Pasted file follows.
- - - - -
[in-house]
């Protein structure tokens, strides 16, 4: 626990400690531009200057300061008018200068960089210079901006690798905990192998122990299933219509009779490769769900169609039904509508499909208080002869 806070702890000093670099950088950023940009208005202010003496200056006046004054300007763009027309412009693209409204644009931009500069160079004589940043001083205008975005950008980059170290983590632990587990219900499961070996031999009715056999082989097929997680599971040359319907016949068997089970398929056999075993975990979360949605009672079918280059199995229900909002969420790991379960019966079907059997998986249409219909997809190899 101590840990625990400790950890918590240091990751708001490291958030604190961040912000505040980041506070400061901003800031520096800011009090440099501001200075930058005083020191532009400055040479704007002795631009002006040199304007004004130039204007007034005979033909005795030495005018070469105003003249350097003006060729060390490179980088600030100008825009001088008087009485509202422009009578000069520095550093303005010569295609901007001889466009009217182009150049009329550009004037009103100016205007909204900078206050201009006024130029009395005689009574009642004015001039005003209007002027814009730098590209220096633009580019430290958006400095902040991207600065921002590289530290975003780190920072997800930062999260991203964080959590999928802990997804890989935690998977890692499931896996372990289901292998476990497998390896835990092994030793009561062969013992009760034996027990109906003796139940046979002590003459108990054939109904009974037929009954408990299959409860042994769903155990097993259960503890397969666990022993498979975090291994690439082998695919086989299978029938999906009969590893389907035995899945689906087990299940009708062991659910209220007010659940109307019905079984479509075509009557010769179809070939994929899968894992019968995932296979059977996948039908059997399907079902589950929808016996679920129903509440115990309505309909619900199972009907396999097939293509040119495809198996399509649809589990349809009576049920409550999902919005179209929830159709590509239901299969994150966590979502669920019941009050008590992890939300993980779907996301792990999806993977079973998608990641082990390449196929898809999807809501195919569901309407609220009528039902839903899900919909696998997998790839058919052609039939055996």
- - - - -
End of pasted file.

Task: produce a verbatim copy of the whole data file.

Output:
[in-house]
């Protein structure tokens, strides 16, 4: 626990400690531009200057300061008018200068960089210079901006690798905990192998122990299933219509009779490769769900169609039904509508499909208080002869 806070702890000093670099950088950023940009208005202010003496200056006046004054300007763009027309412009693209409204644009931009500069160079004589940043001083205008975005950008980059170290983590632990587990219900499961070996031999009715056999082989097929997680599971040359319907016949068997089970398929056999075993975990979360949605009672079918280059199995229900909002969420790991379960019966079907059997998986249409219909997809190899 101590840990625990400790950890918590240091990751708001490291958030604190961040912000505040980041506070400061901003800031520096800011009090440099501001200075930058005083020191532009400055040479704007002795631009002006040199304007004004130039204007007034005979033909005795030495005018070469105003003249350097003006060729060390490179980088600030100008825009001088008087009485509202422009009578000069520095550093303005010569295609901007001889466009009217182009150049009329550009004037009103100016205007909204900078206050201009006024130029009395005689009574009642004015001039005003209007002027814009730098590209220096633009580019430290958006400095902040991207600065921002590289530290975003780190920072997800930062999260991203964080959590999928802990997804890989935690998977890692499931896996372990289901292998476990497998390896835990092994030793009561062969013992009760034996027990109906003796139940046979002590003459108990054939109904009974037929009954408990299959409860042994769903155990097993259960503890397969666990022993498979975090291994690439082998695919086989299978029938999906009969590893389907035995899945689906087990299940009708062991659910209220007010659940109307019905079984479509075509009557010769179809070939994929899968894992019968995932296979059977996948039908059997399907079902589950929808016996679920129903509440115990309505309909619900199972009907396999097939293509040119495809198996399509649809589990349809009576049920409550999902919005179209929830159709590509239901299969994150966590979502669920019941009050008590992890939300993980779907996301792990999806993977079973998608990641082990390449196929898809999807809501195919569901309407609220009528039902839903899900919909696998997998790839058919052609039939055996």